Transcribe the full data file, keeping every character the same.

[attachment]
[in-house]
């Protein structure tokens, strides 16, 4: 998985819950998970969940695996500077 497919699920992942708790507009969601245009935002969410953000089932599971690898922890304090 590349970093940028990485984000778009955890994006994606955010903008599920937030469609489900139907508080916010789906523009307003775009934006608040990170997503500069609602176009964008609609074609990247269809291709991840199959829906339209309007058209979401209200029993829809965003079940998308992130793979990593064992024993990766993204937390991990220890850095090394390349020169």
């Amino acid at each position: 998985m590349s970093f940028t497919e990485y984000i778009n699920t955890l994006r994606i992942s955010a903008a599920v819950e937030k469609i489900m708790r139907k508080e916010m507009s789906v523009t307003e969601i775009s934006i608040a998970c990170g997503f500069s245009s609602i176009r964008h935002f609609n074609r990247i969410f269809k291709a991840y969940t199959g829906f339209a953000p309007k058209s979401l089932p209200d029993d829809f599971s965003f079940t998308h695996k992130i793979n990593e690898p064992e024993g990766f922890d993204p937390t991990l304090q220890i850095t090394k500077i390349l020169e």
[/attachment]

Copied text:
[in-house]
């Protein structure tokens, strides 16, 4: 998985819950998970969940695996500077 497919699920992942708790507009969601245009935002969410953000089932599971690898922890304090 590349970093940028990485984000778009955890994006994606955010903008599920937030469609489900139907508080916010789906523009307003775009934006608040990170997503500069609602176009964008609609074609990247269809291709991840199959829906339209309007058209979401209200029993829809965003079940998308992130793979990593064992024993990766993204937390991990220890850095090394390349020169």
């Amino acid at each position: 998985m590349s970093f940028t497919e990485y984000i778009n699920t955890l994006r994606i992942s955010a903008a599920v819950e937030k469609i489900m708790r139907k508080e916010m507009s789906v523009t307003e969601i775009s934006i608040a998970c990170g997503f500069s245009s609602i176009r964008h935002f609609n074609r990247i969410f269809k291709a991840y969940t199959g829906f339209a953000p309007k058209s979401l089932p209200d029993d829809f599971s965003f079940t998308h695996k992130i793979n990593e690898p064992e024993g990766f922890d993204p937390t991990l304090q220890i850095t090394k500077i390349l020169e």